Addressing the needs of developers creating USB device hardware/firmware and device driver software utilizing USB v 1.1, this guide provides developers with everything needed to design, build, or implement a USB Host, Hub, or Peripheral.
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This book describes the hardware, software, device, bus, and host controller details of the Universal Serial Bus version 1.0. Our desire has been to expand on the technical information presented in the official specification. We expect that you have a copy of the official specification, which should be considered the final word on correct and required bus, device, and host controller behavior.
The focus of this book is to address the needs of developers creating USB device hardware/firmware and device driver software. We feel that there would be many more USB devices created in the coming years, while relatively few host controller implementations and probably few operating system bus driver software implementations will be developed. Therefore, we want to provide more information to make the job of developing devices easier. The book is organized to present Universal Serial Bus from a number of complementary perspectives. Early chapters provide critical information in understanding later chapters. However, not all of you will need to read all chapters to gain a full understanding of USB. The material is sequenced through the book in roughly a bottom-up fashion. This book is related in style and approach to classes that we have collectively taught on the subject for several years. Hopefully, it is easier to understand than just wading through the official specification. This chapter presents some of the background motivation for the creation of the Universal Serial Bus.
Chapter 3 presents the basic overview of the whole Universal Serial Bus environment. It is required reading to help understand the terminology of USB and to gain forward references for various specific areas of the rest of the book.
Chapters 4 and 5 describe the lowest level foundations of the bus. Many developers that use building block components provided by other developers won't need to read these chapters.
Chapter 4 describes the electrical and mechanical basics of the bus. Chapter 5 describes the details of the bus signaling mechanisms.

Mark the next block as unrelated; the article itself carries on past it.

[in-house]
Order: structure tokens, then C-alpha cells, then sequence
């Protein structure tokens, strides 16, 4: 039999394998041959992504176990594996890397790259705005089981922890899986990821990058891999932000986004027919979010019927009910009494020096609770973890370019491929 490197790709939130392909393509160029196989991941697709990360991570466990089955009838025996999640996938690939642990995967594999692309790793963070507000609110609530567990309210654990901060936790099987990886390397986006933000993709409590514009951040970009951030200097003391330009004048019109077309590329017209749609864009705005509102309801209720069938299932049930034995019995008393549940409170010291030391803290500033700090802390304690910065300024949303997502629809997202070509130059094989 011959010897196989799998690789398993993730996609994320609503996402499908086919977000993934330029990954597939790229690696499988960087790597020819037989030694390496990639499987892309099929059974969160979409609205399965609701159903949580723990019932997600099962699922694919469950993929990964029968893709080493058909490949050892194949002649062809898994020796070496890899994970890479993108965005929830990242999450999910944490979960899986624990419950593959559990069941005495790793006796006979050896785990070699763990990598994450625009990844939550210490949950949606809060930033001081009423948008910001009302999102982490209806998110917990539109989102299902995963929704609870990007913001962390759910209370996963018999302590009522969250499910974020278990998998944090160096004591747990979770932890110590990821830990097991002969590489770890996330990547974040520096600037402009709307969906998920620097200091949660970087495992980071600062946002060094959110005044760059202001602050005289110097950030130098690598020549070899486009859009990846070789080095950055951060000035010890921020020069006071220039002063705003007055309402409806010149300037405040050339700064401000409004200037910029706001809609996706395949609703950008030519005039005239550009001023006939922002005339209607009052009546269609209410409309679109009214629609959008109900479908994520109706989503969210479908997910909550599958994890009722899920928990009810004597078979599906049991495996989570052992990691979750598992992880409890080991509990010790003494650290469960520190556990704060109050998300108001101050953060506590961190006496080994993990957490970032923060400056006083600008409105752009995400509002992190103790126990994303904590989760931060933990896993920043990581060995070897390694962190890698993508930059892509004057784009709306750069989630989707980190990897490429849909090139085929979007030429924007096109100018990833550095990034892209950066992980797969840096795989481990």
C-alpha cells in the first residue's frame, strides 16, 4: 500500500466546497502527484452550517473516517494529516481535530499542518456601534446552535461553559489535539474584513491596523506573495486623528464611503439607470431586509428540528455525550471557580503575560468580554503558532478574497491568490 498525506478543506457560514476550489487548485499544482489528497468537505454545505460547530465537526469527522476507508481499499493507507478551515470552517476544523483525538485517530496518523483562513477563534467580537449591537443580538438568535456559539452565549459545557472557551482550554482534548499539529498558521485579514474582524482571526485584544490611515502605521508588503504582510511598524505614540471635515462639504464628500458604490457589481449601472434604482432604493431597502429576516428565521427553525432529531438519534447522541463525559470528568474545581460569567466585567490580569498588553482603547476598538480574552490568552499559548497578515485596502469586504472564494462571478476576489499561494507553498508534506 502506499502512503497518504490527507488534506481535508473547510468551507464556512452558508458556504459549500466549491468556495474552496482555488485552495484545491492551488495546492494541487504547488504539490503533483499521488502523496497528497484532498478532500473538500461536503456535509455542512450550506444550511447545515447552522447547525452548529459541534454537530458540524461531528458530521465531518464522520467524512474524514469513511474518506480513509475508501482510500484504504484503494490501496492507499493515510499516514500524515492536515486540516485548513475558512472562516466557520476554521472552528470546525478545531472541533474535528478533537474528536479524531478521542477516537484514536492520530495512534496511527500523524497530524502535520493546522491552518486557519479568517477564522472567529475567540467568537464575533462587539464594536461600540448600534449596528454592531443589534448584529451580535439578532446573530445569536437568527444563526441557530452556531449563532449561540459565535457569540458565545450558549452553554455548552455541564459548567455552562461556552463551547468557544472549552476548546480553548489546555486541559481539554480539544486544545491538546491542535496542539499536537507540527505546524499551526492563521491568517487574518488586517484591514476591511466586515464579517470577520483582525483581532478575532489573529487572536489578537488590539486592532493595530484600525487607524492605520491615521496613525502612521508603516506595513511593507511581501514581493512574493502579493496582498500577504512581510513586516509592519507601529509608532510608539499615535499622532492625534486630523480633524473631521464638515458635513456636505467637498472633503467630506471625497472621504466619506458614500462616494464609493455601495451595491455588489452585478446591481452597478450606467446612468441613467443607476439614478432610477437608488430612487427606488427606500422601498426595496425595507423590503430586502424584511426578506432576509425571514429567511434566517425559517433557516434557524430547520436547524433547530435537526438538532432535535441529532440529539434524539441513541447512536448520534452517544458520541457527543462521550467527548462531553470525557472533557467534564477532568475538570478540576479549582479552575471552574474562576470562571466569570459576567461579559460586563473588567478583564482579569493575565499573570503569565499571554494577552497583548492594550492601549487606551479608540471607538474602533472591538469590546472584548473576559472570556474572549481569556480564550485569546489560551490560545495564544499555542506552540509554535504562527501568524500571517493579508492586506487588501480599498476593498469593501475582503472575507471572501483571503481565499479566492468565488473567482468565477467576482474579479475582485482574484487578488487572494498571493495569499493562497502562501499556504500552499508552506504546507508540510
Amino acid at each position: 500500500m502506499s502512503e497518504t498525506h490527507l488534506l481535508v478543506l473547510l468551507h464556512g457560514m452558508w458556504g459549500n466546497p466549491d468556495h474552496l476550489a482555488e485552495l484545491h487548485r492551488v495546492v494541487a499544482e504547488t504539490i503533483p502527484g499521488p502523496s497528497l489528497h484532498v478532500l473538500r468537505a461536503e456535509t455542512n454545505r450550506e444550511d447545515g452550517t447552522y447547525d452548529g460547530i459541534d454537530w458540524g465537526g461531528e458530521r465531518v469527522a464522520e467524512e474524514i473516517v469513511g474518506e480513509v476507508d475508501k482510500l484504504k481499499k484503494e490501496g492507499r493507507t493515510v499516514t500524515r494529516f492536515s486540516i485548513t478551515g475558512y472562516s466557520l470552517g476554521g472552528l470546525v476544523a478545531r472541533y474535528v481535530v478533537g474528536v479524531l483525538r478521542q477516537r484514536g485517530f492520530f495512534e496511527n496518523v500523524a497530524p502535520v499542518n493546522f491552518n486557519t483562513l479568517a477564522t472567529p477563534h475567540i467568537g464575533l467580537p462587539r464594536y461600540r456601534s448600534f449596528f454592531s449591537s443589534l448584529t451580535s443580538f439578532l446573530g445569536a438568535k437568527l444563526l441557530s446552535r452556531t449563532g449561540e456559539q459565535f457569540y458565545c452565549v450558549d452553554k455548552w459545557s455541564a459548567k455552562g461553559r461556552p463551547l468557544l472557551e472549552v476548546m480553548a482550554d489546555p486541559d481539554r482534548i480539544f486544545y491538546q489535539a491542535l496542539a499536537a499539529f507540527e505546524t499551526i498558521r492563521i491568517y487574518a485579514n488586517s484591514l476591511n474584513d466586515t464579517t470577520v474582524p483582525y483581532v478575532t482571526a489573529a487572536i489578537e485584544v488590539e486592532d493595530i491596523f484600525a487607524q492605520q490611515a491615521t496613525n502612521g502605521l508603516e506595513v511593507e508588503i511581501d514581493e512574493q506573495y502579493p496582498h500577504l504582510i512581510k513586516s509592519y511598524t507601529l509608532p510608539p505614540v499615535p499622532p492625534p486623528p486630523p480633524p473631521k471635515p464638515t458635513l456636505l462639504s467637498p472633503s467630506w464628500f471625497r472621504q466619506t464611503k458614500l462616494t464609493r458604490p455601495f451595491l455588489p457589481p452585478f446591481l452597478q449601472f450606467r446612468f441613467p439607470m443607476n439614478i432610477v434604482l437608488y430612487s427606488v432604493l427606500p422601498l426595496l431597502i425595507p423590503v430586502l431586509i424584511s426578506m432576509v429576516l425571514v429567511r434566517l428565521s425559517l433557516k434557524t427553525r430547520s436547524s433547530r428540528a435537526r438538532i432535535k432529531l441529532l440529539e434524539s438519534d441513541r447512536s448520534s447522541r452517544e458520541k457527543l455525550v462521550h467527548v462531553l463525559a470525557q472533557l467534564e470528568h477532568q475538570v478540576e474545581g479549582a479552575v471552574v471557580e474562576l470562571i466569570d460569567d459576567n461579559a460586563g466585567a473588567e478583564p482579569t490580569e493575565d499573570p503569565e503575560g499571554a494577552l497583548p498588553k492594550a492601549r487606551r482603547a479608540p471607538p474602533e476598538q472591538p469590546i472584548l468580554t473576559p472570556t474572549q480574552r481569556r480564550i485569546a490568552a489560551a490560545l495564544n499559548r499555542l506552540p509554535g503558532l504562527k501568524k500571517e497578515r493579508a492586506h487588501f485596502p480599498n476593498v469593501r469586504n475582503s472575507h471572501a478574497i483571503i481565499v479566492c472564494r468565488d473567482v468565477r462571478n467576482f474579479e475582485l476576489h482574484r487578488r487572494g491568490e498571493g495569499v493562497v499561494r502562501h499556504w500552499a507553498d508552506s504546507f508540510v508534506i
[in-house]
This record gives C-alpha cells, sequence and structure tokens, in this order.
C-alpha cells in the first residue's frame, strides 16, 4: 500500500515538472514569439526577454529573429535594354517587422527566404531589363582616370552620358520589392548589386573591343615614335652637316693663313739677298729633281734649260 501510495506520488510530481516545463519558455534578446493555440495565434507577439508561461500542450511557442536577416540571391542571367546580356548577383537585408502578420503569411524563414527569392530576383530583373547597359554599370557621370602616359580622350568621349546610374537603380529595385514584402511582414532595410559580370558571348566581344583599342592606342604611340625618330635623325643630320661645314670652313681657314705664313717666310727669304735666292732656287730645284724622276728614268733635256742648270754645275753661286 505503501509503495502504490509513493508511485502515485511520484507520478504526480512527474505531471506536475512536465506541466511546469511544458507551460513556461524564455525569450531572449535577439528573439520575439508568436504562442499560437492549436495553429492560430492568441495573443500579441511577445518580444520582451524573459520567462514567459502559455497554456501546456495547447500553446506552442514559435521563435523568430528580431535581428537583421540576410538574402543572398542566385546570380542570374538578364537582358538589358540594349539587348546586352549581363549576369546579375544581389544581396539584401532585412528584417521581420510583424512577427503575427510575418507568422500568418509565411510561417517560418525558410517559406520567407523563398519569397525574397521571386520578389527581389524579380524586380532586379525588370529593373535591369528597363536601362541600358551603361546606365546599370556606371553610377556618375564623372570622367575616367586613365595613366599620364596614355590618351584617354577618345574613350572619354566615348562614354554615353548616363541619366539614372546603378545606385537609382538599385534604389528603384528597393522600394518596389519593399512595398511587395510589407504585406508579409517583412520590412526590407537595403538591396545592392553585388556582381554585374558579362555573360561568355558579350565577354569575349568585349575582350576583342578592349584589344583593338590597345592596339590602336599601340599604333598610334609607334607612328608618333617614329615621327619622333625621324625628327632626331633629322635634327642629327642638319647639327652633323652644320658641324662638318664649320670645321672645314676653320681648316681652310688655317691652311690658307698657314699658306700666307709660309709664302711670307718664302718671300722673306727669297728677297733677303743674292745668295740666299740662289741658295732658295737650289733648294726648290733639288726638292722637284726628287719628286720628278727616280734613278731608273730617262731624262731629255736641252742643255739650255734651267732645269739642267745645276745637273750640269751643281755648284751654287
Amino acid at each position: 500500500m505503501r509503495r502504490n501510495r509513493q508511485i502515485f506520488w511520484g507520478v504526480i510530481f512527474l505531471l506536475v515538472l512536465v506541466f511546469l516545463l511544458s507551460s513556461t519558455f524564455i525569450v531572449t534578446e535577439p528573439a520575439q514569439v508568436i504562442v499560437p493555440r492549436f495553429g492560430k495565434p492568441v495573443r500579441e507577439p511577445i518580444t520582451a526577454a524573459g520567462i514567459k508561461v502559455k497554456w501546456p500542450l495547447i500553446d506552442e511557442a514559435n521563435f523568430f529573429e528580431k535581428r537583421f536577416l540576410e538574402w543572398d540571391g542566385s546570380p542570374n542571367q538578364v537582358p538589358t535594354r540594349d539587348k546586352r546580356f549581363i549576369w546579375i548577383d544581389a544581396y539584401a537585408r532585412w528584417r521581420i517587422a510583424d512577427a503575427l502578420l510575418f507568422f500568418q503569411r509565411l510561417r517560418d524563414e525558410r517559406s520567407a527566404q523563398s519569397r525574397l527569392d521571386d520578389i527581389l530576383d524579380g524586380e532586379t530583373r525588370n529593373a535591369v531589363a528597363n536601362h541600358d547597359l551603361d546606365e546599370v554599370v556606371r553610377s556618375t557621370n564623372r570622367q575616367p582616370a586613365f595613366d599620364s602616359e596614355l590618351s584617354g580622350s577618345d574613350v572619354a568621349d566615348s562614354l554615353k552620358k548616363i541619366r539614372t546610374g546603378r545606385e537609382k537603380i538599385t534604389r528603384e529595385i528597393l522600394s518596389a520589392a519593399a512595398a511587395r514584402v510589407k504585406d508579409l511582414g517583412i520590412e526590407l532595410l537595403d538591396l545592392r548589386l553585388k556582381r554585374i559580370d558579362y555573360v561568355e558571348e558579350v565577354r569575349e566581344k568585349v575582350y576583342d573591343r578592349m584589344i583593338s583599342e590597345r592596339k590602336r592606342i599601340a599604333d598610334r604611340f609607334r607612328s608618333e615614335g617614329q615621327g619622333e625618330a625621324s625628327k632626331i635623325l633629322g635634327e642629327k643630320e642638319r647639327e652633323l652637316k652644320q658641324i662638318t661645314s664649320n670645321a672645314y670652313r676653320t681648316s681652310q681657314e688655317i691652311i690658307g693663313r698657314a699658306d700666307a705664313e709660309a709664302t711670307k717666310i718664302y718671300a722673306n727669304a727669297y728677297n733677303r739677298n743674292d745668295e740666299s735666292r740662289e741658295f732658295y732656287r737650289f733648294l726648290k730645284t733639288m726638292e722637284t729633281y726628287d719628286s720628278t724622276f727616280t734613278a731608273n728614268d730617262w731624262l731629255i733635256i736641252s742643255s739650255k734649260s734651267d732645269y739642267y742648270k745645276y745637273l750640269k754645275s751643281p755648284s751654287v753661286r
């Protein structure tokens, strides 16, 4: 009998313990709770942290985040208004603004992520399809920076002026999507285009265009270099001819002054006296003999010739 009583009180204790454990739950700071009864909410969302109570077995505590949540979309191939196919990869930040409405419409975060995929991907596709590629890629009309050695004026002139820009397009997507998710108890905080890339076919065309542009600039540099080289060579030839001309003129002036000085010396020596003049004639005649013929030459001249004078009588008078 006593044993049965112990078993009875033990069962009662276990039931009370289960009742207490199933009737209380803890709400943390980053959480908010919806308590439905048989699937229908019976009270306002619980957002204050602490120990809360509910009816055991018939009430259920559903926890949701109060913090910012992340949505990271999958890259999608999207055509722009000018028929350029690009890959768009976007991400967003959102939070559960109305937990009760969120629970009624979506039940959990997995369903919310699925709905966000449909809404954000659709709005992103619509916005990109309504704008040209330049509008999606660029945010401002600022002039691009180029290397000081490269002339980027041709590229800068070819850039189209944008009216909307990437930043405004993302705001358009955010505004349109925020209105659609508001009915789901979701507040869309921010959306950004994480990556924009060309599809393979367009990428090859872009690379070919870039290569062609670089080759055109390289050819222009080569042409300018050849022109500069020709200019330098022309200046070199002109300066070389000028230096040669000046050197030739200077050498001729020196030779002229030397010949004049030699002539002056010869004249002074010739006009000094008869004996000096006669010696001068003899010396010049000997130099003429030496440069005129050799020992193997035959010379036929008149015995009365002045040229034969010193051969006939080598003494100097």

Chapters 6, 7, and 8 present common aspects of the bus that will be of interest to all developers. These chapters should be read by all developers, especially if you are using a bus analyzer to determine exactly how a device is interacting with the USB bus's activities.
Chapter 6 describes how the primitive data is moved over the USB bus via packets and transactions.
Chapter 7 describes how USB provides a common time base useful for some data transfer types.
Chapter 8 describes how USB has optimized different stylized forms of data communication.
Chapters 9 and 10 are more specialized chapters that may not be of general interest.
Chapter 9 describes some unique features that USB provides for easing the handling of certain data types such as audio and video.
Chapter 10 presents some of the minimum behavioral features that a USB Host Controller must provide to correctly support USB devices.
Chapters 11, 12, 13, and 14 describe details of USB that are at the heart of implementing USB devices.
Chapter 11 describes how devices describe themselves to ensure that they all work properly on the shared USB bus.
Chapter 12 presents information on the most important USB device class. Without this class definition, Universal Serial Bus would not be able to support the number of different devices that it does. This chapter is of most interest to developers of hub devices or compound packages. However, it may be useful to developers interested in how their device fits into the bus as a whole.
Chapter 13 describes some of the emerging types of USB devices and how they are being standardized. If a designer is developing a device that fits into one of these categories, it is very useful information.
Chapter 14 pulls together many of the previous chapter details and describes in detail how a USB device is recognized and "connected" to its respective device driver software.
Chapter 15 briefly touches on some aspects of Windows Driver Model (WDM) programming with respect to USB device drivers.
Chapter 16 presents the types of tests that devices will be expected to pass in order to ensure they share usage of the bus correctly. Device software developers can get the most use of the book by reading Chapters: 3, 6, 7, 8, 11, 14, and 15.
Device hardware developers can get most use of the book by reading Chapters: 2, 4, 5, 6, 7, 8, 11, and possibly 14.
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Descripción Annabooks/Rtc Books, 1998. Paperback. Estado de conservación: New. Never used!. Nº de ref. de la librería P11092939237X
Descripción Annabooks/Rtc Books. PAPERBACK. Estado de conservación: New. 092939237X New Condition. Nº de ref. de la librería NEW7.1851791
Descripción Annabooks/Rtc Books, 1998. Paperback. Estado de conservación: New. Nº de ref. de la librería DADAX092939237X
Descripción Annabooks/Rtc Books, 1998. Paperback. Estado de conservación: New. book. Nº de ref. de la librería M092939237X